RHI scandal: Foster 'comfortable' with Sinn Féin plan
First Minister Arlene Foster believes Sinn Féin's proposals for an investigation into NI's controversial heating scheme could work.
But she has rejected calls to step aside while it is investigated.
The flawed Renewable Heating Incentive (RHI) scheme could cost taxpayers £490m.
Sinn Féin has published its proposed terms of reference for an independent investigation into the scheme.
Mrs Foster set up the scheme in 2012 when she was enterprise minister.
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It was an attempt by the NI Executive to increase consumption of heat from renewable sources.
But businesses received more in subsidies than they paid for fuel, and the scheme became heavily oversubscribed.
Justice Minister Claire Sugden said on Friday she did "not have the power" to initiate a public inquiry into the scheme.
Finance Minister Máirtín Ó Muilleoir warned earlier that if Mrs Foster does not step aside temporarily, an election would be inevitable.
When asked on Friday if she would accept the proposals, Arlene Foster replied firmly: "No."
Later, she released a statement saying: "With the exception of the issue of stepping aside, we believe that the proposals provided to us by Sinn Féin provide a basis for taking an investigation forward.
"Officials have raised a number of technical issues in relation to the proposals, however there do not appear to us to be any insuperable obstacles to agreement being reached.
"Other parties have suggested that, rather than the Attorney General appointing a judicial figure, this appointment function be undertaken by the Lord Chief Justice.
"We would be equally comfortable with this proposal."
On Friday evening, Sinn Féin MLA Carál Ní Chuilín said there could not be any agreement unless Mrs Foster stepped aside.
However, the DUP has consistently rejected calls for Mrs Foster to step aside.
"We have yet to be notified that our full terms of reference are agreed," Ms Ní Chuilín said.
"Sinn Féin has also made it clear that Arlene Foster needs to stand aside pending a preliminary report from the independent investigation which must have the powers to compel witnesses and evidence."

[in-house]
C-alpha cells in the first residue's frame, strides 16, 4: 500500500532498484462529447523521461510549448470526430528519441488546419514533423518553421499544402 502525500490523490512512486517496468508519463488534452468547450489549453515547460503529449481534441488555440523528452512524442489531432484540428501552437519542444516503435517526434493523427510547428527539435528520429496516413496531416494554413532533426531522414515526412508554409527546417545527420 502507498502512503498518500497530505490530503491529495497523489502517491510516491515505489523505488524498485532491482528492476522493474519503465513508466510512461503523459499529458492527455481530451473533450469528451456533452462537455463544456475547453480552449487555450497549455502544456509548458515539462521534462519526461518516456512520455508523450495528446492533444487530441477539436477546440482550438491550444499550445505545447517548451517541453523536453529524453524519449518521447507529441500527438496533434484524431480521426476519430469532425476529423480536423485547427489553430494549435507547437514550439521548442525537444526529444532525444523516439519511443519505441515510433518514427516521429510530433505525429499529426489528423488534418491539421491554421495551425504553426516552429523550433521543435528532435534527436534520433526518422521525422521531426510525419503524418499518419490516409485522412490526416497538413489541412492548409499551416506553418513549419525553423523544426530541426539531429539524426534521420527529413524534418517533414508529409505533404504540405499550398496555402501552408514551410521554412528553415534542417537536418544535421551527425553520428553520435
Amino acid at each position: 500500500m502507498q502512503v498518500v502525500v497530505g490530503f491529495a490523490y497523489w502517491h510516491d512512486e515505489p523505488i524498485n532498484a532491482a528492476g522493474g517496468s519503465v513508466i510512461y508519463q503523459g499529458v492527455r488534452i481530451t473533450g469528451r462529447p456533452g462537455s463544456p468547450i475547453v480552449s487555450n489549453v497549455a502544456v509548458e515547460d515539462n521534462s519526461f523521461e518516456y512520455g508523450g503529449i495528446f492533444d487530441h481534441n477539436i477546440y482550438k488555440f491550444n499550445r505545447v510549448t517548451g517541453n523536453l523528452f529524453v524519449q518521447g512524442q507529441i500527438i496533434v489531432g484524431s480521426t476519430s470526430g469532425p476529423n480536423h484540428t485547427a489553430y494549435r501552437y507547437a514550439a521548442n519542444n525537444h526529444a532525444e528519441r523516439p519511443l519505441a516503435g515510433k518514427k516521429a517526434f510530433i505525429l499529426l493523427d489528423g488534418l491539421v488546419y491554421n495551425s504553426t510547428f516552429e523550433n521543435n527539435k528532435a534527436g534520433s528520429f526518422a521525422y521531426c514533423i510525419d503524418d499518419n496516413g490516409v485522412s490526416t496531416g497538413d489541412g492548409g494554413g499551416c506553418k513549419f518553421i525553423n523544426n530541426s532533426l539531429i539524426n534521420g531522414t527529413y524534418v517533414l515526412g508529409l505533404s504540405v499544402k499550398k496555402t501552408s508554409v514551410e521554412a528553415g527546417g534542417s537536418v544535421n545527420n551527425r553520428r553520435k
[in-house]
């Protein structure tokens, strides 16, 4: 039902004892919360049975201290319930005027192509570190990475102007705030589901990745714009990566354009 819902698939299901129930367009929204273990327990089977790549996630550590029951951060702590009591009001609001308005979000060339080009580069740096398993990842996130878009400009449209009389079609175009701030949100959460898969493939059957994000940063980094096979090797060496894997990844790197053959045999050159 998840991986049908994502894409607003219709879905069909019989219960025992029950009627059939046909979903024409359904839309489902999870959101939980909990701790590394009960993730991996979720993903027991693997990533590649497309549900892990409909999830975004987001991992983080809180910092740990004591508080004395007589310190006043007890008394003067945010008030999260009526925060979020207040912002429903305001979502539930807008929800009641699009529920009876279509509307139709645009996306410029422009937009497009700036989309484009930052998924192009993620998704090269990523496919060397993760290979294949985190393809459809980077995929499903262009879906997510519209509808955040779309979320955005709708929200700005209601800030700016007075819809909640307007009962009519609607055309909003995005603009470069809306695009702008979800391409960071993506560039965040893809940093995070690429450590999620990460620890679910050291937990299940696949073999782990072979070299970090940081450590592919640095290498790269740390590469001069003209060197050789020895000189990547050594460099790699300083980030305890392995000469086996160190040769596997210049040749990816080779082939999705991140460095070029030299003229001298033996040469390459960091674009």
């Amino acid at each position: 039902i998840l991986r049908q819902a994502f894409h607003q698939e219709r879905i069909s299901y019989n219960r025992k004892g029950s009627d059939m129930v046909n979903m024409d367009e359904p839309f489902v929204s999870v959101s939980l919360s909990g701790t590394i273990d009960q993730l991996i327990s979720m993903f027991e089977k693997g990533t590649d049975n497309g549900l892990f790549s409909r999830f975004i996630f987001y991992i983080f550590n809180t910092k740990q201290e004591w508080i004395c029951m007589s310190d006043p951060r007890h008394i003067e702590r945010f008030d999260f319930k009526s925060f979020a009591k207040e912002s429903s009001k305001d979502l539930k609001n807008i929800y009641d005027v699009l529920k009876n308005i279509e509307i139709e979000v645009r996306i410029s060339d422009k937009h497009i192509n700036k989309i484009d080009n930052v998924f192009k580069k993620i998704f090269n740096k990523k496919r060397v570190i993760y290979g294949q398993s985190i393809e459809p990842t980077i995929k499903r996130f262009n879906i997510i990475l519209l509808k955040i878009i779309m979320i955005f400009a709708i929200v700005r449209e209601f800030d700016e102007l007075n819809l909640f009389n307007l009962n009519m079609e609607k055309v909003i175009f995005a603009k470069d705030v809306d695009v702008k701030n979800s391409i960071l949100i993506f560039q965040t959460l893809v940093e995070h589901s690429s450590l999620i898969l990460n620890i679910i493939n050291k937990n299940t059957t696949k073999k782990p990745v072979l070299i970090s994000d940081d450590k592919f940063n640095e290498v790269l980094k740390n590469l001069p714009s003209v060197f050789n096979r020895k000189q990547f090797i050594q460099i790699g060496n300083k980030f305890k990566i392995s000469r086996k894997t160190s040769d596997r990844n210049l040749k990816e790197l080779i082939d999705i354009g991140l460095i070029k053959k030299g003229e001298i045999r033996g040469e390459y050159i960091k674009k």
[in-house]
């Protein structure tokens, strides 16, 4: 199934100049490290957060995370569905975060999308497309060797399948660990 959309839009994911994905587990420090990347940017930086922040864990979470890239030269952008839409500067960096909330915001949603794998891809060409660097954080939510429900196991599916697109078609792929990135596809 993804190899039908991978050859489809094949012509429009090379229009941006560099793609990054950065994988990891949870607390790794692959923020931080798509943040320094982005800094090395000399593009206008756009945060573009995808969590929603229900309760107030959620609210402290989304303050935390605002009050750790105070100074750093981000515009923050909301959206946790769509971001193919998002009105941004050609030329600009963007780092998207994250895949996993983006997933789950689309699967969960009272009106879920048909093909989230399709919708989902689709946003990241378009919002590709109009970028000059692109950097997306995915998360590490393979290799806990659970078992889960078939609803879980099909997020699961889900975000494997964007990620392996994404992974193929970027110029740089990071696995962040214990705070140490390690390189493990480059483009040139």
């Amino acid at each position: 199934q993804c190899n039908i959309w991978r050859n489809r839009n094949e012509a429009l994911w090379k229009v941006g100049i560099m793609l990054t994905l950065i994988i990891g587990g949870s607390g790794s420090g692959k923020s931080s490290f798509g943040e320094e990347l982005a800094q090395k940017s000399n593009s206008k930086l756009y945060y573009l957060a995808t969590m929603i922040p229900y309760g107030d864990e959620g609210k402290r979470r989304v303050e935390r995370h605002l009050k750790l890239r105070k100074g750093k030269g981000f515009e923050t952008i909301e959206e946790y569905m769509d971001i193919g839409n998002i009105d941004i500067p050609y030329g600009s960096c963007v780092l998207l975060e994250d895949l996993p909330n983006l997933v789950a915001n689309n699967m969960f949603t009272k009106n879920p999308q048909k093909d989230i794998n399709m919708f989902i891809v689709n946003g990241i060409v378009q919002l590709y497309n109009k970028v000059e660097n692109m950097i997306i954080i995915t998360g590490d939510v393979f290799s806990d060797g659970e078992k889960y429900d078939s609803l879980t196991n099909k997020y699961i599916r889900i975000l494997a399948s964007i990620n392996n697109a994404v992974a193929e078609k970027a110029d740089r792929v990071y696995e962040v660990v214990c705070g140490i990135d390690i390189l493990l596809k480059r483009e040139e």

On Friday, a defiant Mrs Foster posted a picture on Facebook of a guinea pig wearing a pair of pink love-heart shaped glasses below the phrase: "Can't see all the haters when I've got my love glasses on."
Alliance leader Naomi Long responded to the post, saying: "They're not haters, they're taxpayers. And angry ones at that.
"We're in the teeth of a financial crisis, much of it of her making, and the first minister opts for this by way of a response to her critics?"
On Wednesday, Economy Minister Simon Hamilton said he and Mrs Foster had come up with a plan to limit public losses to "effectively zero".
Under the terms of power sharing outlined in the Good Friday Agreement, Sinn Féin and the DUP hold joint office at the head of the Northern Ireland Executive and must both agree on how to investigate the RHI crisis.
Sinn Féin has previously rejected the terms of reference drawn up by the head of the Northern Ireland civil service to investigate the issue.
The party wants the attorney general to appoint a judge to head up the panel.
Emergency legislation would be required to give the investigation the powers to compel witnesses and documentation.
The party said this could be done under accelerated passage; it wants the panel to produce a preliminary report within four weeks and a final report within three months.
"If Arlene Foster wants to do the right thing, then the right thing to do would be to step aside," said Sinn Féin's Michelle O'Neill.
When asked if any investigation could go ahead without Mrs Foster standing side, she replied: "No".
"The public needs to have confidence and faith that any investigation that takes place is full transparent," she said.
"Our terms of reference clearly sets out a judicial figure, independent of any minister or any of the executive, will take forward an investigation.
"But at the heart of that has to be the issue of compellability, because if they can't compel people and papers, then the investigation's not going to be worth the paper it's written on."
Some hearings could be held in public but that would be up to the panel to decide, added Mrs O'Neill.
The proposal to resolve the controversial renewable heating scheme was denounced by Mr Ó Muilleoir as a "sticking plaster" after "clear the air" talks with Mr Hamilton on Thursday.